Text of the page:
Jane knows Rochart cannot love her, just as she knows that she must wear iron for the rest of her life. But what if neither of these things is true? Step by step Jane unlocks the secrets of her new life—and discovers just how far she will go to become whole again.

3 1/2 stars

Thank you to NetGalley and Tor/Forge for the ability to read this eARC! You can get a copy for yourself on October 2, 2012

There are books that I would die to have enjoyed completely, and this is one of them. Sadly, it fell short of my expectations.

In case you didn’t already realize, this book is a fey/steampunk retelling of Jane Eyre–you know, that book by Charlotte Bronte we all had to read in school. Jane Eyre was a school book that I actually didn’t mind, surprisingly, and I had high hopes for the awesomeness that could come out of adding fantasy elements.

For much of the book, however, it seems like Connelly stays too close to its original text. The names are hardly changed (not a big deal, but still) and the biggest part for me is that Ironskin reads just as slow as Jane Eyre did for a majority of the text. Retelling or no, this is still a YA book and people still want a faster pace than classic books–that’s why I read YA, at least.

My biggest problem was characterization. I never connected with Jane as a character–she was far too stiff all the time. Worse, she all of a sudden simply decided she was in love with Mr. Rochart without ANY kind of connection being made between them at all. This Mr. Rochart is more absent and strange than the one in Jane Eyre, and that’s saying something. Several other decisions and plot points were also simply made without any preamble or reasoning, and that bothered me to no end. Much of the story seemed to happen without much reason other than that it had to happen for the sake of the story.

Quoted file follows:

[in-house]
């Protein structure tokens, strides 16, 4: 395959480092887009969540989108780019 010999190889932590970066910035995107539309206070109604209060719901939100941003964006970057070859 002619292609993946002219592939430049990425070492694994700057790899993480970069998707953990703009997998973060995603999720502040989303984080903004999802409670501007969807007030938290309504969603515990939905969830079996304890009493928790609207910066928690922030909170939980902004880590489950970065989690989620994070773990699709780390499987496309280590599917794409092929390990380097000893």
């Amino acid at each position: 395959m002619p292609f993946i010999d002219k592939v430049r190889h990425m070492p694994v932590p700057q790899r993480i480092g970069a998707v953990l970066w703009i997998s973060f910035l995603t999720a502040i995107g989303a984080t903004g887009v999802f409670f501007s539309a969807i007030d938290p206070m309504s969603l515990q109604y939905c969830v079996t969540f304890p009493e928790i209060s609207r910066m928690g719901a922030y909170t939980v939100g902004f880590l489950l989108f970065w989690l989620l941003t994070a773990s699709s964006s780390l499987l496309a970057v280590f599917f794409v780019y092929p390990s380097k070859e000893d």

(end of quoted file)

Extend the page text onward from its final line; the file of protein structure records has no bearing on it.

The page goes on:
I did, however, greatly enjoy the idea behind the story. This retelling was far more interesting than the original. However, the plot holes that were left in several places continued to irk me throughout the book. I can’t ask many of the questions I wish without giving away the plot, but I found myself at least mildly confused throughout the entire novel.

So why the 3 1/2 star rating, then? Because of the idea. This refreshing, interesting idea that–yes–wasn’t fleshed out to all its credit. Also, towards the end of the novel, the pace picked up greatly and was actually exciting. If Connolly had put that kind of pacing into the first three-fourths or so of the novel, I would have been much more invested. Also, moving towards the end, the story began to depart more and more from it’s very serious Jane Eyre parallels that were present in the beginning. I kept waiting for key plot points of Jane Eyre to crop up, some with dread (St. John, anyone?), but fewer of them actually came up, and when they did they were decidedly different from the original text. The end of Ironskin did not entirely make up for the beginning, but it did make the rating of this book much higher than I thought it would be.